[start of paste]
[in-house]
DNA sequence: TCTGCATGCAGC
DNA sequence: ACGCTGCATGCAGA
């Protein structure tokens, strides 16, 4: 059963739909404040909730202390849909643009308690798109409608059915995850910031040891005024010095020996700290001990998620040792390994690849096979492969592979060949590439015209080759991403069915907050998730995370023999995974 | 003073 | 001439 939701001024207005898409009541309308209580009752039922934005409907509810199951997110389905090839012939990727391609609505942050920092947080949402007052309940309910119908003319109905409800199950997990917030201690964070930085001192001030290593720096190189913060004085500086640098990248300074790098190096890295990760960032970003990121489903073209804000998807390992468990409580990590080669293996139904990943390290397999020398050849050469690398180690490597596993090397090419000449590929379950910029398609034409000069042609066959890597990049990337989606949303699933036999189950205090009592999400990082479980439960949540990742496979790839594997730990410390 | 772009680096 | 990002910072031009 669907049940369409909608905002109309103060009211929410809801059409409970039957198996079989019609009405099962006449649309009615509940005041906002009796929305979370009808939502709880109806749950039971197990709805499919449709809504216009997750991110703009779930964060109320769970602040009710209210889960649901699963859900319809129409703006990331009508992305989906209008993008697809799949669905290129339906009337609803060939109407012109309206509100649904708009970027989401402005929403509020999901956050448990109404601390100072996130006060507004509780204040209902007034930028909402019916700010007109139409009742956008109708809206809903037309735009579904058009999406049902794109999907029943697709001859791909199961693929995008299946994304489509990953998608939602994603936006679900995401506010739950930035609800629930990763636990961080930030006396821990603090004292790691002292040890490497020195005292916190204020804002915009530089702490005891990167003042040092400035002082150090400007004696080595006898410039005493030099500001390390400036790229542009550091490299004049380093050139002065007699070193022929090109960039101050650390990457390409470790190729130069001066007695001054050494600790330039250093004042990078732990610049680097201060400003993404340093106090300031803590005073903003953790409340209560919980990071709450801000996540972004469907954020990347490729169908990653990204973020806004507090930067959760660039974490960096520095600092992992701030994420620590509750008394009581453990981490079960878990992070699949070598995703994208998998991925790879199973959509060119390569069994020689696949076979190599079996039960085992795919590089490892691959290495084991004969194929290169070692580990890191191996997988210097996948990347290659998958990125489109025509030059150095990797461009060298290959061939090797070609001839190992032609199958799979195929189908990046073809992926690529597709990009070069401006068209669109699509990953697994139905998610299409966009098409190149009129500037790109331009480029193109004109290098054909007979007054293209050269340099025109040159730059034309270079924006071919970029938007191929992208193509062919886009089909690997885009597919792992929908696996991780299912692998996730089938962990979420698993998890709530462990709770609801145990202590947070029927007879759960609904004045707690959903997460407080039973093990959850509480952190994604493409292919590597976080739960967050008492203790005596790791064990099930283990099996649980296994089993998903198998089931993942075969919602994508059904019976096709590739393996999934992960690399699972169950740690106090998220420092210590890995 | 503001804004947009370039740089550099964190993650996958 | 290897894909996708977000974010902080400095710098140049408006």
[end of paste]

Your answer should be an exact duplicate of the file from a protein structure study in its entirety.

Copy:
[in-house]
DNA sequence: TCTGCATGCAGC
DNA sequence: ACGCTGCATGCAGA
């Protein structure tokens, strides 16, 4: 059963739909404040909730202390849909643009308690798109409608059915995850910031040891005024010095020996700290001990998620040792390994690849096979492969592979060949590439015209080759991403069915907050998730995370023999995974 | 003073 | 001439 939701001024207005898409009541309308209580009752039922934005409907509810199951997110389905090839012939990727391609609505942050920092947080949402007052309940309910119908003319109905409800199950997990917030201690964070930085001192001030290593720096190189913060004085500086640098990248300074790098190096890295990760960032970003990121489903073209804000998807390992468990409580990590080669293996139904990943390290397999020398050849050469690398180690490597596993090397090419000449590929379950910029398609034409000069042609066959890597990049990337989606949303699933036999189950205090009592999400990082479980439960949540990742496979790839594997730990410390 | 772009680096 | 990002910072031009 669907049940369409909608905002109309103060009211929410809801059409409970039957198996079989019609009405099962006449649309009615509940005041906002009796929305979370009808939502709880109806749950039971197990709805499919449709809504216009997750991110703009779930964060109320769970602040009710209210889960649901699963859900319809129409703006990331009508992305989906209008993008697809799949669905290129339906009337609803060939109407012109309206509100649904708009970027989401402005929403509020999901956050448990109404601390100072996130006060507004509780204040209902007034930028909402019916700010007109139409009742956008109708809206809903037309735009579904058009999406049902794109999907029943697709001859791909199961693929995008299946994304489509990953998608939602994603936006679900995401506010739950930035609800629930990763636990961080930030006396821990603090004292790691002292040890490497020195005292916190204020804002915009530089702490005891990167003042040092400035002082150090400007004696080595006898410039005493030099500001390390400036790229542009550091490299004049380093050139002065007699070193022929090109960039101050650390990457390409470790190729130069001066007695001054050494600790330039250093004042990078732990610049680097201060400003993404340093106090300031803590005073903003953790409340209560919980990071709450801000996540972004469907954020990347490729169908990653990204973020806004507090930067959760660039974490960096520095600092992992701030994420620590509750008394009581453990981490079960878990992070699949070598995703994208998998991925790879199973959509060119390569069994020689696949076979190599079996039960085992795919590089490892691959290495084991004969194929290169070692580990890191191996997988210097996948990347290659998958990125489109025509030059150095990797461009060298290959061939090797070609001839190992032609199958799979195929189908990046073809992926690529597709990009070069401006068209669109699509990953697994139905998610299409966009098409190149009129500037790109331009480029193109004109290098054909007979007054293209050269340099025109040159730059034309270079924006071919970029938007191929992208193509062919886009089909690997885009597919792992929908696996991780299912692998996730089938962990979420698993998890709530462990709770609801145990202590947070029927007879759960609904004045707690959903997460407080039973093990959850509480952190994604493409292919590597976080739960967050008492203790005596790791064990099930283990099996649980296994089993998903198998089931993942075969919602994508059904019976096709590739393996999934992960690399699972169950740690106090998220420092210590890995 | 503001804004947009370039740089550099964190993650996958 | 290897894909996708977000974010902080400095710098140049408006």